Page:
A ready to use binary version of the A/D converter Linux driver is available on this site. You can download it directly on your Acme board by typing:
Load the driver module inside the kernel by typing:
debarm:~# insmod at91-adc.ko Major: 250; minor: 0 Registered device at91_adc.
now move in /sys/bus/platform/devices/at91_adc/ and read the sample from A/D channel 0 by typing:
debarm:~# cd /sys/bus/platform/devices/at91-adc/ debarm:~# cat chan0 512
Turn the trimmer and read the value again.
This simple Python code continuously reads the samples from all the four A/D channel and shown the voltage read.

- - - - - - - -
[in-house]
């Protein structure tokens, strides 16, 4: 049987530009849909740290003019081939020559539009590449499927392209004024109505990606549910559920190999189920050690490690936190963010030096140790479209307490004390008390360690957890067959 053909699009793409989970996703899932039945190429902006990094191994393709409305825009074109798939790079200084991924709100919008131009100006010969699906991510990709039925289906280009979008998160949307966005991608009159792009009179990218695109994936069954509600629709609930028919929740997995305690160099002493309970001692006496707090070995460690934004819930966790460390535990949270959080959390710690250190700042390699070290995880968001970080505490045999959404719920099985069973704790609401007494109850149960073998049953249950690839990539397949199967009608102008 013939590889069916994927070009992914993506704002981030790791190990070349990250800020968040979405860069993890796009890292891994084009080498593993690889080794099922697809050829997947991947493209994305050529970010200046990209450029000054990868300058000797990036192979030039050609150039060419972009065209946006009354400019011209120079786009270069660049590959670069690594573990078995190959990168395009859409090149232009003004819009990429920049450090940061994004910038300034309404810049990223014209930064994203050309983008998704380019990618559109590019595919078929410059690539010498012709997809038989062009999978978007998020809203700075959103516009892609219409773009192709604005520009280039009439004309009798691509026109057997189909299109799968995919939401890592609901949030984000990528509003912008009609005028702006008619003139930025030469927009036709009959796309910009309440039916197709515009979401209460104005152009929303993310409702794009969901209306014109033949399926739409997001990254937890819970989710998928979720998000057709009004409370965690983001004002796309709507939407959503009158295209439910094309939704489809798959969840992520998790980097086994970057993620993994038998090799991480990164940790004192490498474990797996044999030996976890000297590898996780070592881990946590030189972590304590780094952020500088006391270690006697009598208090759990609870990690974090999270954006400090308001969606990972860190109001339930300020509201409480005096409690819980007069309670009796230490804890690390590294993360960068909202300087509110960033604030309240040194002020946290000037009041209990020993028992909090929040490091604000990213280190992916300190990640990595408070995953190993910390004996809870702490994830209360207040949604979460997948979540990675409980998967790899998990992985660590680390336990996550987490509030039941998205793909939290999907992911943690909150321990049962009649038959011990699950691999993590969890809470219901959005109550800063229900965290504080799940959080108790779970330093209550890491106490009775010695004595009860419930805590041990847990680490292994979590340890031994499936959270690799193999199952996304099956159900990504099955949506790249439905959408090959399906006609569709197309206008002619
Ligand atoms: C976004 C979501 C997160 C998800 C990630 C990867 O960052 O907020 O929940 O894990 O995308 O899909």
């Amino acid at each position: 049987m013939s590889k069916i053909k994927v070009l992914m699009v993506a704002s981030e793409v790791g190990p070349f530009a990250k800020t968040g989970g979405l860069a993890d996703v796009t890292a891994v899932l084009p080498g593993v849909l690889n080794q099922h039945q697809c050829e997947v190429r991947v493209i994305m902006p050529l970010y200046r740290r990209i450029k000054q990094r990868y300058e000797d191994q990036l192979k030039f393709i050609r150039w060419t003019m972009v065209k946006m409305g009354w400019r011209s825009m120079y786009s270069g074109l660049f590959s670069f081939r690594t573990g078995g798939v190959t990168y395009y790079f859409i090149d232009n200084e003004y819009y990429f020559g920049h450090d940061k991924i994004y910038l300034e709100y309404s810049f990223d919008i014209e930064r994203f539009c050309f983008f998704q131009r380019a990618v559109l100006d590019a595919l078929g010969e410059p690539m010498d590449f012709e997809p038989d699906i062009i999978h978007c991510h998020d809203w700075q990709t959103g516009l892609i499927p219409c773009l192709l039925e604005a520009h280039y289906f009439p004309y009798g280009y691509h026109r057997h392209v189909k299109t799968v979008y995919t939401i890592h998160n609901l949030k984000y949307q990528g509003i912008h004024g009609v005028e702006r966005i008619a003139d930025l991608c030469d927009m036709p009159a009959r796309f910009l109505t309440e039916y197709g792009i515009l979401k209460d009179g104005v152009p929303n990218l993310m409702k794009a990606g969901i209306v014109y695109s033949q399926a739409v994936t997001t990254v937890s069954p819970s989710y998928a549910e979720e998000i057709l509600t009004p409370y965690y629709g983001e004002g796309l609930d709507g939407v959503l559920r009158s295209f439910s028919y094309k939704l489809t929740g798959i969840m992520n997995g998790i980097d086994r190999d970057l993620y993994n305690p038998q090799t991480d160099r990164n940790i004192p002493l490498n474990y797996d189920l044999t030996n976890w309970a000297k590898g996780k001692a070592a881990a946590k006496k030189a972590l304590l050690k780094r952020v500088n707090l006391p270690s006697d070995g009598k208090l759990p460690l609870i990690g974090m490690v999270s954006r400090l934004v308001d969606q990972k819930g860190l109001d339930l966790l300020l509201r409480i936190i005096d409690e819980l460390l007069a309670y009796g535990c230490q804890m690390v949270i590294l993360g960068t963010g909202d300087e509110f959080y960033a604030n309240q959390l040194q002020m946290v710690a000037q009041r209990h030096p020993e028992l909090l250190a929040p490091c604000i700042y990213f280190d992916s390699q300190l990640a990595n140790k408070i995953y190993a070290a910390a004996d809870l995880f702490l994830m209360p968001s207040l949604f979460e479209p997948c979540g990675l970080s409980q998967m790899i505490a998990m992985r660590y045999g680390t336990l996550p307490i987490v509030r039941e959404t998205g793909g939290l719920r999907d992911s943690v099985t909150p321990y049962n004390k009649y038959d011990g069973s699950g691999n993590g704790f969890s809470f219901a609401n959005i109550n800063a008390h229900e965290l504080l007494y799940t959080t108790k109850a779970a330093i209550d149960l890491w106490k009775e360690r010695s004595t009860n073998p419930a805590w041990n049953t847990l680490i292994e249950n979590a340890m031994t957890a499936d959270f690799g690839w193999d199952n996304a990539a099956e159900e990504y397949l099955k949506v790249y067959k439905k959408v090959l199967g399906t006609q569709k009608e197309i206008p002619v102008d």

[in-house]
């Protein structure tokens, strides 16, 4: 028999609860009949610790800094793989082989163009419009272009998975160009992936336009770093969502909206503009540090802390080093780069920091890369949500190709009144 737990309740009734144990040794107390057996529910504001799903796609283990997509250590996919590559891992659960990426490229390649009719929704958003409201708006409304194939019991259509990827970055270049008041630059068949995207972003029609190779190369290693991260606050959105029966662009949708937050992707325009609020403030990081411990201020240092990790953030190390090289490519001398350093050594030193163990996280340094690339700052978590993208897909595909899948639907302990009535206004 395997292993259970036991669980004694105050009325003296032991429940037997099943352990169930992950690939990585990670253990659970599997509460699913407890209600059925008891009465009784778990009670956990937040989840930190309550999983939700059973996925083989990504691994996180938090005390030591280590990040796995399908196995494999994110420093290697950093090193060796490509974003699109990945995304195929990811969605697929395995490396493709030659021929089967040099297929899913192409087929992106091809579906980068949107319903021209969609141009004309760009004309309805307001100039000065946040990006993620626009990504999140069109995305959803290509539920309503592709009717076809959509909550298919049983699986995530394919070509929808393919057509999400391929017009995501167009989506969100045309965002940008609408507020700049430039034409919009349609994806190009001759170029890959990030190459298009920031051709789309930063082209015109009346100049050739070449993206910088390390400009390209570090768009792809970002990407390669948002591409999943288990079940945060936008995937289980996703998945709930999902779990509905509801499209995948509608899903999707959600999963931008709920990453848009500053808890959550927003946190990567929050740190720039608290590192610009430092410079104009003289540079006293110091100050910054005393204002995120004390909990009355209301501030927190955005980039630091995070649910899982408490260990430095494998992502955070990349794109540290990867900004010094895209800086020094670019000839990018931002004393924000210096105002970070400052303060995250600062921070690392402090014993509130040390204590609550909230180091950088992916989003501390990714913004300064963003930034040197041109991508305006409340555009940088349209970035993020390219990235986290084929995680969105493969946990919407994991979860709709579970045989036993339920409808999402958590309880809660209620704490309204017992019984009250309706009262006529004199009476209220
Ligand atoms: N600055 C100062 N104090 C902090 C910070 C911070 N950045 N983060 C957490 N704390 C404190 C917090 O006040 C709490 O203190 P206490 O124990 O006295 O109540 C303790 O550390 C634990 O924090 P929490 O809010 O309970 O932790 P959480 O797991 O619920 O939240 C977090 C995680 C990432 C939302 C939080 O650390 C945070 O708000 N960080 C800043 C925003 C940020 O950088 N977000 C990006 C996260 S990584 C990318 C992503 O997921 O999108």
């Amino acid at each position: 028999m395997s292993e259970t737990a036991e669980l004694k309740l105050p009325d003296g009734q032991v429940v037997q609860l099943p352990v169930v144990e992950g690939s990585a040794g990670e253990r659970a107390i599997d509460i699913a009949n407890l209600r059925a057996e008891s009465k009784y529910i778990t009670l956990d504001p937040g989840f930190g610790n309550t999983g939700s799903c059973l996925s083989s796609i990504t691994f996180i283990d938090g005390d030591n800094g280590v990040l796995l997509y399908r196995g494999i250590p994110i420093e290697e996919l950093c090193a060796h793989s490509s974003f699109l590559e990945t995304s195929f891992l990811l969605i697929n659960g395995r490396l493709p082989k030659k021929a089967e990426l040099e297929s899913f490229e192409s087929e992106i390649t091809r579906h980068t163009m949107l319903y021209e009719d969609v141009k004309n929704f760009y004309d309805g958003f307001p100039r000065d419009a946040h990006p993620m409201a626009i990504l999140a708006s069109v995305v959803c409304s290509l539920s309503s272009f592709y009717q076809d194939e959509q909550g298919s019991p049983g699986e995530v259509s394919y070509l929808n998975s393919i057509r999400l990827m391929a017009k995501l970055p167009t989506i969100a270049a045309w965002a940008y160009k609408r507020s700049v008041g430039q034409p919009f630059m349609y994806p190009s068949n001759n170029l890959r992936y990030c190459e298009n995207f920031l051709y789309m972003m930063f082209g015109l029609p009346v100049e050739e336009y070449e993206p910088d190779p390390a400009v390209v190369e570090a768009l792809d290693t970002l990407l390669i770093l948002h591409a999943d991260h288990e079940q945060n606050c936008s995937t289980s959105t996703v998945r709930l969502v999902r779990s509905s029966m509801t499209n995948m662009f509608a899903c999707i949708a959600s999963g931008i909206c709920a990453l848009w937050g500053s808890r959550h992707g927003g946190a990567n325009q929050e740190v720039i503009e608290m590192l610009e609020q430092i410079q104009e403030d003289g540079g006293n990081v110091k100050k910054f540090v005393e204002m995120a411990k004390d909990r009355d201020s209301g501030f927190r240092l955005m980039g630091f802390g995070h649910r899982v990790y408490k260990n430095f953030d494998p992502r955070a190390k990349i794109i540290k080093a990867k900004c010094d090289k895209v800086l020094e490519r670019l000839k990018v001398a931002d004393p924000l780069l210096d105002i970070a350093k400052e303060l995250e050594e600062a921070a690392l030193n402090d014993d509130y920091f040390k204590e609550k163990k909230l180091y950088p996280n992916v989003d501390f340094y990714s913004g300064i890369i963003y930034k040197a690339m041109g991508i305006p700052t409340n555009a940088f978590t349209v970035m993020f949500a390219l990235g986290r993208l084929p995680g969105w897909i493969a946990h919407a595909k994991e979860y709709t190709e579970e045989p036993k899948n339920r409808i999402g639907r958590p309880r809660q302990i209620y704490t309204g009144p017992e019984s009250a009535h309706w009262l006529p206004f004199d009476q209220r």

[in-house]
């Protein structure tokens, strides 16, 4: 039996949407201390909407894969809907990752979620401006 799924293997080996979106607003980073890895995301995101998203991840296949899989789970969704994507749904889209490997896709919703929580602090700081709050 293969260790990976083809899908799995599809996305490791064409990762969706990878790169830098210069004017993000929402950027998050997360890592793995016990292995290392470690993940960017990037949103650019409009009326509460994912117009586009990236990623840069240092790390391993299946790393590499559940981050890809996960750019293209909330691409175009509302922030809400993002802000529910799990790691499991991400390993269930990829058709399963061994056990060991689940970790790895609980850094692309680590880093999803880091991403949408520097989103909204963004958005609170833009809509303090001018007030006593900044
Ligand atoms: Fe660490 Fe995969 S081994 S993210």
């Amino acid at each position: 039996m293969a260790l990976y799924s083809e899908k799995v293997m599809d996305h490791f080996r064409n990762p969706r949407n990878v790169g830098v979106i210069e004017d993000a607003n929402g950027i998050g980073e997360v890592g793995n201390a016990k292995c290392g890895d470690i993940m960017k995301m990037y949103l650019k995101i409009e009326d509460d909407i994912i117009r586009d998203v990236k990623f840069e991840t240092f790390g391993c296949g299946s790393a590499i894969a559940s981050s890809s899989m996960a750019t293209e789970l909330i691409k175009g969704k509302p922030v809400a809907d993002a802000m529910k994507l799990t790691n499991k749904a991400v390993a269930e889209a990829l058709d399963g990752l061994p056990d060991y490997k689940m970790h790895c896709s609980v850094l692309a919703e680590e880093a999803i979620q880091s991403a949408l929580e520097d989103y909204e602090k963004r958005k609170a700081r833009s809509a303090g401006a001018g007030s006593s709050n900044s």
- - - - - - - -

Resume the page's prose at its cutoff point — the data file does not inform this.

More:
debarm:~/playground/python/adc# python read.py Channel 0 = 2.32 volt Channel 1 = 1.69 volt Channel 2 = 1.64 volt Channel 3 = 1.57 volt -------
This is the same example written in C instead of Python:
debarm:~/playground/c/adc# gcc read.c -o read debarm:~/playground/c/adc# ./read Channel 0 = 2.31 Channel 1 = 1.70 Channel 2 = 1.64 Channel 3 = 1.57 -------
The at91-adc driver source is available on this GitHub repository: https://github.com/tanzilli/at91-adc
To compile the driver from sources you need install the Linux Kernel tree on your Linux PC and the toolchain requested to compile it for ARM architecture.
Compile it and copy the module of your Acme board by typing:
$ git clone git://github.com/tanzilli/at91-adc.git $ cd at91_adc $ make $ scp at91_adc.ko root@[ip address of your acmeboard]:/root
Many thanks to Claudio Mignanti, Stefano Barbato, Antonio Galea, Mark Richards, Douglas Gilbert for their contributions.